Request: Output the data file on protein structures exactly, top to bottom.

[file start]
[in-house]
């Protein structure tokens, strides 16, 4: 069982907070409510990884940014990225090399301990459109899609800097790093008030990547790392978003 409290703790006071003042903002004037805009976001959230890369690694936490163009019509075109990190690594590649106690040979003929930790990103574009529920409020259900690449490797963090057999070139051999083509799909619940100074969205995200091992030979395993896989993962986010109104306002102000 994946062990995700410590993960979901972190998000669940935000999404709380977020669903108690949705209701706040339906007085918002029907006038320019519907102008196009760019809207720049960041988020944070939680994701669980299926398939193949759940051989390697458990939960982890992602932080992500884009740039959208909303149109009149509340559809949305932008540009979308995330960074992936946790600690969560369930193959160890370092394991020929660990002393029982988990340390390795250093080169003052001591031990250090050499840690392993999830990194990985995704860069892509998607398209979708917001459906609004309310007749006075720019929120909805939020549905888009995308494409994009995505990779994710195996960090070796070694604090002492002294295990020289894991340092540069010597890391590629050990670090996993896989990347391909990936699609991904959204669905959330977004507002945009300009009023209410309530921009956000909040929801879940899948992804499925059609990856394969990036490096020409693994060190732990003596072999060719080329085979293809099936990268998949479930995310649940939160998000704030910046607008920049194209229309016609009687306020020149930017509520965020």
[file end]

[in-house]
């Protein structure tokens, strides 16, 4: 069982907070409510990884940014990225090399301990459109899609800097790093008030990547790392978003 409290703790006071003042903002004037805009976001959230890369690694936490163009019509075109990190690594590649106690040979003929930790990103574009529920409020259900690449490797963090057999070139051999083509799909619940100074969205995200091992030979395993896989993962986010109104306002102000 994946062990995700410590993960979901972190998000669940935000999404709380977020669903108690949705209701706040339906007085918002029907006038320019519907102008196009760019809207720049960041988020944070939680994701669980299926398939193949759940051989390697458990939960982890992602932080992500884009740039959208909303149109009149509340559809949305932008540009979308995330960074992936946790600690969560369930193959160890370092394991020929660990002393029982988990340390390795250093080169003052001591031990250090050499840690392993999830990194990985995704860069892509998607398209979708917001459906609004309310007749006075720019929120909805939020549905888009995308494409994009995505990779994710195996960090070796070694604090002492002294295990020289894991340092540069010597890391590629050990670090996993896989990347391909990936699609991904959204669905959330977004507002945009300009009023209410309530921009956000909040929801879940899948992804499925059609990856394969990036490096020409693994060190732990003596072999060719080329085979293809099936990268998949479930995310649940939160998000704030910046607008920049194209229309016609009687306020020149930017509520965020």